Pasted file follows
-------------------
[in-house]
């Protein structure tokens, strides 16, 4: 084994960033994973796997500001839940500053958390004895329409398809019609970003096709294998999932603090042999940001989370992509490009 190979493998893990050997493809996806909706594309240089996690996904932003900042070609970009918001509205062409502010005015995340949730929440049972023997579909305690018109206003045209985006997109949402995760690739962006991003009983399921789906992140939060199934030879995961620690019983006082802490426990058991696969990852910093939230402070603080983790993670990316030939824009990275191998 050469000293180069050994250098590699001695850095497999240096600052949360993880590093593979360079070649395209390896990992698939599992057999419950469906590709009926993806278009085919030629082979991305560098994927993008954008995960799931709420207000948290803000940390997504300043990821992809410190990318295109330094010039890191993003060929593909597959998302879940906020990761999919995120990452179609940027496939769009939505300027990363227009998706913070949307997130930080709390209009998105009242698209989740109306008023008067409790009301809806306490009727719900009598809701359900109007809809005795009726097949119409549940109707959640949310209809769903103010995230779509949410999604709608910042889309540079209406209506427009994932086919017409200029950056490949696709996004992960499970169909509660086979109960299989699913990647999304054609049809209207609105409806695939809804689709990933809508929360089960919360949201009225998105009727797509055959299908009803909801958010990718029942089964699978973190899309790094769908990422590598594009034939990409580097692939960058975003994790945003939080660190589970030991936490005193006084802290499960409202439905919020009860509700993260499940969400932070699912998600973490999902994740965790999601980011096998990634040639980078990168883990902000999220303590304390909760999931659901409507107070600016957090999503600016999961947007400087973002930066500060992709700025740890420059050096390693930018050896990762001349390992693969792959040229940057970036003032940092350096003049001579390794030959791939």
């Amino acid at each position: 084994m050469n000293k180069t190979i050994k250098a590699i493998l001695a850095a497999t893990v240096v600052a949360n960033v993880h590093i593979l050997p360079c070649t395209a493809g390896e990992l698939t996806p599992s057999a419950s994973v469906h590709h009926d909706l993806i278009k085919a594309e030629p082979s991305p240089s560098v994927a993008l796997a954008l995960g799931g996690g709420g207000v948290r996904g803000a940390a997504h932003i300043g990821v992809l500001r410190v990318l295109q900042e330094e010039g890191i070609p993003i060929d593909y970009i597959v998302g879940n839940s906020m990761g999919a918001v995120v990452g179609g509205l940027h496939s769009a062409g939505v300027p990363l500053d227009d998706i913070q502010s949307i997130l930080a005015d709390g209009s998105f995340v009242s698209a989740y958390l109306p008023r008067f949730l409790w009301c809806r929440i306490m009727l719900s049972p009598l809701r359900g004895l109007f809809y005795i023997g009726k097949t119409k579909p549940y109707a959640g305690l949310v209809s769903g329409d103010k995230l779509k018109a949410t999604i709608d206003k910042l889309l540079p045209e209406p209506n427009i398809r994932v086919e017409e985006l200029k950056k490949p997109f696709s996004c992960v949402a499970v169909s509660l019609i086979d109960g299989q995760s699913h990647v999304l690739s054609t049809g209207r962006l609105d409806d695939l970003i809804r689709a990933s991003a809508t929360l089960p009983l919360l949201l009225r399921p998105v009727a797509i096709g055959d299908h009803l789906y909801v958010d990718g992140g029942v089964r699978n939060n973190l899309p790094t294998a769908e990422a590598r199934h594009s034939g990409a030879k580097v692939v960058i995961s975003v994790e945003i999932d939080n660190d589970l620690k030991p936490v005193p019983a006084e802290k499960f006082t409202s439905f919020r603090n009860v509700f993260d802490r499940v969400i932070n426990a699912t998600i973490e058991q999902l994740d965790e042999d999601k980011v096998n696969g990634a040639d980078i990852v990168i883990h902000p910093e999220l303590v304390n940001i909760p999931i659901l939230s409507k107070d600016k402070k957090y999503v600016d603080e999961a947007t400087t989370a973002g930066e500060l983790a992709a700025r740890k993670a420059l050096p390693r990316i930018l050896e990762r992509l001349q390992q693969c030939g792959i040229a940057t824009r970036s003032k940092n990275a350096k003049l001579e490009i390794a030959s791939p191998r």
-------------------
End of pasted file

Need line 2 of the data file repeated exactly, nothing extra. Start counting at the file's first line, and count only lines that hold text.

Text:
């Protein structure tokens, strides 16, 4: 084994960033994973796997500001839940500053958390004895329409398809019609970003096709294998999932603090042999940001989370992509490009 190979493998893990050997493809996806909706594309240089996690996904932003900042070609970009918001509205062409502010005015995340949730929440049972023997579909305690018109206003045209985006997109949402995760690739962006991003009983399921789906992140939060199934030879995961620690019983006082802490426990058991696969990852910093939230402070603080983790993670990316030939824009990275191998 050469000293180069050994250098590699001695850095497999240096600052949360993880590093593979360079070649395209390896990992698939599992057999419950469906590709009926993806278009085919030629082979991305560098994927993008954008995960799931709420207000948290803000940390997504300043990821992809410190990318295109330094010039890191993003060929593909597959998302879940906020990761999919995120990452179609940027496939769009939505300027990363227009998706913070949307997130930080709390209009998105009242698209989740109306008023008067409790009301809806306490009727719900009598809701359900109007809809005795009726097949119409549940109707959640949310209809769903103010995230779509949410999604709608910042889309540079209406209506427009994932086919017409200029950056490949696709996004992960499970169909509660086979109960299989699913990647999304054609049809209207609105409806695939809804689709990933809508929360089960919360949201009225998105009727797509055959299908009803909801958010990718029942089964699978973190899309790094769908990422590598594009034939990409580097692939960058975003994790945003939080660190589970030991936490005193006084802290499960409202439905919020009860509700993260499940969400932070699912998600973490999902994740965790999601980011096998990634040639980078990168883990902000999220303590304390909760999931659901409507107070600016957090999503600016999961947007400087973002930066500060992709700025740890420059050096390693930018050896990762001349390992693969792959040229940057970036003032940092350096003049001579390794030959791939």